How to write a book review, Part 3
Reviewing a homeschool curriculum or textbook is different from reviewing a novel. In Part 1 of this series, I shared four basic steps to writing a homeschool book review, and Part 2 looked more closely at writing a neutral or unbiased review.
But what if you’re so impressed with a curriculum or book that you feel you MUST give an opinion? More than simply summarize its main features, you want to share your enthusiasm and encourage others to check the product out, too! If ths is the case, you’ll want to write a positive review.
This type of product review is designed to influence a purchase. It not only presents the facts, but it adds the writer’s personal bias.
The reviewer has not used the material but clearly loves what she sees, and doesn’t hesitate to say so. So when you write a positive review, even if you haven’t used the product, share why it appeals to you and mention the features that make you say, “Wow!”
If you’re visual like me, it always helps to see an example, doesn’t it? This review, written by Deborah Cariker of Eclectic Homeschool Online intermingles facts about WriteShop with her personal excitement about the program, even though she hadn’t used it herself. While she stays focused on the program’s key features, she also manages to impart a “Where has this been all my life?” flavor to the review.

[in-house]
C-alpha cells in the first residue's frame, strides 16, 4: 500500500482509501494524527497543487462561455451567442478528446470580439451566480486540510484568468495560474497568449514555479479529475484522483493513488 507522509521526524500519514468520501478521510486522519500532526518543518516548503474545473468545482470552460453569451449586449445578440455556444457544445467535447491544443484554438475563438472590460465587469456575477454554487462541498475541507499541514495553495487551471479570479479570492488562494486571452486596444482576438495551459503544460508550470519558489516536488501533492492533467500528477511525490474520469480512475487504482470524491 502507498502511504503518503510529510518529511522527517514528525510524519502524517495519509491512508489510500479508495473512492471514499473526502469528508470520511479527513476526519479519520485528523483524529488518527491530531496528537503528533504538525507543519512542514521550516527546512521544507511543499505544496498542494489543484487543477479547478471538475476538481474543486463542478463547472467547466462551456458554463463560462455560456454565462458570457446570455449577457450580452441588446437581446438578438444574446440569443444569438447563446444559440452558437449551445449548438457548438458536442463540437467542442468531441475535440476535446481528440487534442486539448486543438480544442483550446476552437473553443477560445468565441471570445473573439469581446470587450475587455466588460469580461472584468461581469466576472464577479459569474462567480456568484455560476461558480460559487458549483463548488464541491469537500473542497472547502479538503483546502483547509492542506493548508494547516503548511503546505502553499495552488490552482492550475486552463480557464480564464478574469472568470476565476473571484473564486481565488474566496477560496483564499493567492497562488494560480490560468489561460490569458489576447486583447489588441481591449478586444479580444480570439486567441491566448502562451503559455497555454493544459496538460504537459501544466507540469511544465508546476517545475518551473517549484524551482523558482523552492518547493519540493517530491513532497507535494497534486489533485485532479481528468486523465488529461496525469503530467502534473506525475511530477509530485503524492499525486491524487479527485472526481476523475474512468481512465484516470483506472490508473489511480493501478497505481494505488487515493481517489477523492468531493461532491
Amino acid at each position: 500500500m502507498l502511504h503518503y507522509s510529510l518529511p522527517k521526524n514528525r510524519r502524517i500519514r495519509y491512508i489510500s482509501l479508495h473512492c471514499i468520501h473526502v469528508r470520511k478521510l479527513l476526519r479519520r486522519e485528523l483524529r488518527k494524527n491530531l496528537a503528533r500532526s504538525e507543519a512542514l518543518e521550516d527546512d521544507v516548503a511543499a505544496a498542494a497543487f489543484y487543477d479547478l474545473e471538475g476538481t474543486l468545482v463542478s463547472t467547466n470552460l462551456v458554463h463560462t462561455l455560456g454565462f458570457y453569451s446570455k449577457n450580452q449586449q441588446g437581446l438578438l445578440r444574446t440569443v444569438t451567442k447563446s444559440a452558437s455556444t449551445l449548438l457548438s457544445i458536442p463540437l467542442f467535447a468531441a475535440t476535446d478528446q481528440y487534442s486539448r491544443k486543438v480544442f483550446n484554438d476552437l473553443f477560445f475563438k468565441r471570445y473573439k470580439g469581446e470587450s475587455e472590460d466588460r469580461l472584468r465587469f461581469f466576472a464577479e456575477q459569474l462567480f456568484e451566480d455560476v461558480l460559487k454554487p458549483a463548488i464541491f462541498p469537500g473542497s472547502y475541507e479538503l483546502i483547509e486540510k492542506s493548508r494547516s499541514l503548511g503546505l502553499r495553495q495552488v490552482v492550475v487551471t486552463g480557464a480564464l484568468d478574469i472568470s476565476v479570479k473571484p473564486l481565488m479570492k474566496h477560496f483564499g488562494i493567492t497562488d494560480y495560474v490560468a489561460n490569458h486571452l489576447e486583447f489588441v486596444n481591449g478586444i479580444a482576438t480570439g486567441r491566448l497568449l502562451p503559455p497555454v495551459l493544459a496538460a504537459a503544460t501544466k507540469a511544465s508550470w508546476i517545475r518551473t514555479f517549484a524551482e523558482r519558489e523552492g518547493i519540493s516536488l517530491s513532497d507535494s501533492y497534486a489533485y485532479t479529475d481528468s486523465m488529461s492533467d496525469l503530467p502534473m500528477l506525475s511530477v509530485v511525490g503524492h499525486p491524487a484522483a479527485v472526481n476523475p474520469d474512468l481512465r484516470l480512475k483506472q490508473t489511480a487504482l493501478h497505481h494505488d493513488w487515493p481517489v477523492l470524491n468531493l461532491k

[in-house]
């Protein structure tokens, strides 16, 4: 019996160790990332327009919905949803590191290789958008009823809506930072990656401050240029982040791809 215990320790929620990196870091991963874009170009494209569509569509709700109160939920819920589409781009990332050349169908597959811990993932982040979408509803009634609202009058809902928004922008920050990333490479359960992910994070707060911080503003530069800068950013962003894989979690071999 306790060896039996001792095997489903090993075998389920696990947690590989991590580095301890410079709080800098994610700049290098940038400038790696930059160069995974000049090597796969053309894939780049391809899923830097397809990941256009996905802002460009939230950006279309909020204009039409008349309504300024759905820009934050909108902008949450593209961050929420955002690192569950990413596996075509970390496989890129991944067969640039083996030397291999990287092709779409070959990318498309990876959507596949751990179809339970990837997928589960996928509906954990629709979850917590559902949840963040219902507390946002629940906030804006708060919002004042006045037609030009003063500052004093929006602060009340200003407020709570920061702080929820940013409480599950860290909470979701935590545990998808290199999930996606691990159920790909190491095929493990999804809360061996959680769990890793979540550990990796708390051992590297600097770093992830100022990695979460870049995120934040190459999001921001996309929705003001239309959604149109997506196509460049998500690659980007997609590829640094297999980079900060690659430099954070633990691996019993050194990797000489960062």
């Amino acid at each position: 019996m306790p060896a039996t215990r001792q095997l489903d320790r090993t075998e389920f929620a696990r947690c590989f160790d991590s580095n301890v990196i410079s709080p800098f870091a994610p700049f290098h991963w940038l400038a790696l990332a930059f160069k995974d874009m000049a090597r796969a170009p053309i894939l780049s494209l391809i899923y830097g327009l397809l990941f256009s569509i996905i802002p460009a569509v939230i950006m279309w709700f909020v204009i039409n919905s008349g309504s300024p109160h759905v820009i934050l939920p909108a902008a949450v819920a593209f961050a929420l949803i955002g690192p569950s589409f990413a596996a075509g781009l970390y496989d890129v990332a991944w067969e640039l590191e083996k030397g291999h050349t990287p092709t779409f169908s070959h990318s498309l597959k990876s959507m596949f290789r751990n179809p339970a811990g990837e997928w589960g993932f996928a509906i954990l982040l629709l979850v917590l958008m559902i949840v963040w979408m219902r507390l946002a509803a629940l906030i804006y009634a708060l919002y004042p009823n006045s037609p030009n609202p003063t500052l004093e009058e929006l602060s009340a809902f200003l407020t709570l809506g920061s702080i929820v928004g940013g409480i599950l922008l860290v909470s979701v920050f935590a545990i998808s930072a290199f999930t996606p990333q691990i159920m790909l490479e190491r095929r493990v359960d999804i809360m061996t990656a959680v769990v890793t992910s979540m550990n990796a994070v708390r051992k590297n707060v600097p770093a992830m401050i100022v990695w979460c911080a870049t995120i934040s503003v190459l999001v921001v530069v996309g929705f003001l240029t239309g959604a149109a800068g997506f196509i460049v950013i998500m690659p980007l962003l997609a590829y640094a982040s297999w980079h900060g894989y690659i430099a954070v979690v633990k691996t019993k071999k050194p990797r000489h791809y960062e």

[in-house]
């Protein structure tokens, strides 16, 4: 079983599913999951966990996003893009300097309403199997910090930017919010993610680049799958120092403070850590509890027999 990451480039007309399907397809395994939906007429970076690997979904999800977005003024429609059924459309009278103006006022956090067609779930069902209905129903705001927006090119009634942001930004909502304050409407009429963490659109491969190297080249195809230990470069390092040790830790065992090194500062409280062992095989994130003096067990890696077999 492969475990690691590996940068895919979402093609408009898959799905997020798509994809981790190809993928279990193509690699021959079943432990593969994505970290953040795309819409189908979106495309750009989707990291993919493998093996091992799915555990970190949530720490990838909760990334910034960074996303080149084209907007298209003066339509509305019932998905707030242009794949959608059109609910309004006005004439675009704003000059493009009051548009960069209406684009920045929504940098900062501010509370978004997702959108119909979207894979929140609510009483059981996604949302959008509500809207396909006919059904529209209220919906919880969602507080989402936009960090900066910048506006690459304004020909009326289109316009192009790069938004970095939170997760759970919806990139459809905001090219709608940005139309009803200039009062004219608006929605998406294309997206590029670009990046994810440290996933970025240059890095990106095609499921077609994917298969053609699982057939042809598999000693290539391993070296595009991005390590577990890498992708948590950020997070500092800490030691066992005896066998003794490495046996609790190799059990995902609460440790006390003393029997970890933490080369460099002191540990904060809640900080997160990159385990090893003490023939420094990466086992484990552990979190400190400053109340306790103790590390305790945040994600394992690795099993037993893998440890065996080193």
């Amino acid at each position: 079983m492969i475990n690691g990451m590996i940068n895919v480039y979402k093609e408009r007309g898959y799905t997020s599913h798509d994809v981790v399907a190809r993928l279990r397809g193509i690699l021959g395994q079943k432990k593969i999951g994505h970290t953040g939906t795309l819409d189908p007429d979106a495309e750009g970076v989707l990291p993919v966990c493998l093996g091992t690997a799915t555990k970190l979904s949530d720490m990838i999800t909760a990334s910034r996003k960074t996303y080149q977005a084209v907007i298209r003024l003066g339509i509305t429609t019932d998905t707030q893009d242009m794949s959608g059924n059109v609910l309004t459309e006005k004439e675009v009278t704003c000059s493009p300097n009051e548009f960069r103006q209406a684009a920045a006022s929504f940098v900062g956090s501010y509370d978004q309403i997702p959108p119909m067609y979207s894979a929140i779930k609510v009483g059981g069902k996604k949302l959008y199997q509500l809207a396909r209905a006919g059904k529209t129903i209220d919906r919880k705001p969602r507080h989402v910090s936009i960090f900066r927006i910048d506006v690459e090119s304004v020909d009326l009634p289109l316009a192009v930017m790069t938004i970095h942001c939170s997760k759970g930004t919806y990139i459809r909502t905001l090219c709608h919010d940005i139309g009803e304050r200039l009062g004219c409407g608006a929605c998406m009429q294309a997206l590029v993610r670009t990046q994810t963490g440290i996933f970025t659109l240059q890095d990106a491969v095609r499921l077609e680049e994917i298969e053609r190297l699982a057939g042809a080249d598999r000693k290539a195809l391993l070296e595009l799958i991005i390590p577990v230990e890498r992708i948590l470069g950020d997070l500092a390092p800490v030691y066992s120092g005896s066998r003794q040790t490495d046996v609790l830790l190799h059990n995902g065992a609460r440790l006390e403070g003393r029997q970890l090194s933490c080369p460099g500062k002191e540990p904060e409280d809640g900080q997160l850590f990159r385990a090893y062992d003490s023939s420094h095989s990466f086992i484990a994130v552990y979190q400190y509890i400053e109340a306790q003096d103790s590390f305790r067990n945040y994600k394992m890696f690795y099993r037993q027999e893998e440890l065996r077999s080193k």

Review by Deborah Deggs Cariker
Fantasy & Fairy Tales StoryBuilders
Printable Writing Prompt Cards
192 printable writing prompt cards start kids off with the basic elements of a story—character, character trait, setting, and plot. Even your most reluctant student will beg for StoryBuilders!
- I met veteran homeschoolers Kim Kautzer and Debbie Oldar, saw their curriculum, and knew that I was looking at something special. I am a writer, but I never really learned how to write. No one sat down and taught me how to paint pictures with words. I did very well in English and Literature, but can’t tell you why. I won the National Council of Teachers of English award my senior year and had my essay published in an English textbook, but can’t tell you what was so special about what I wrote. I have believed throughout my ensuing writing career—for radio, television, newspaper, and magazine—that “my ability” is God’s gift. I also thought that this was impossible to teach.
- Wrong! (
Next week, we’ll close out our series, “How to Write a Book Review,” by taking a look at Part 4: reviews written by homeschooling moms who have actually used the products they’re reviewing.
Catch up on the series:
- Part 1: Four Basic Steps for Writing a Book Review
- Part 2: The Neutral or Unbiased Review
- Part 4: The Personal Review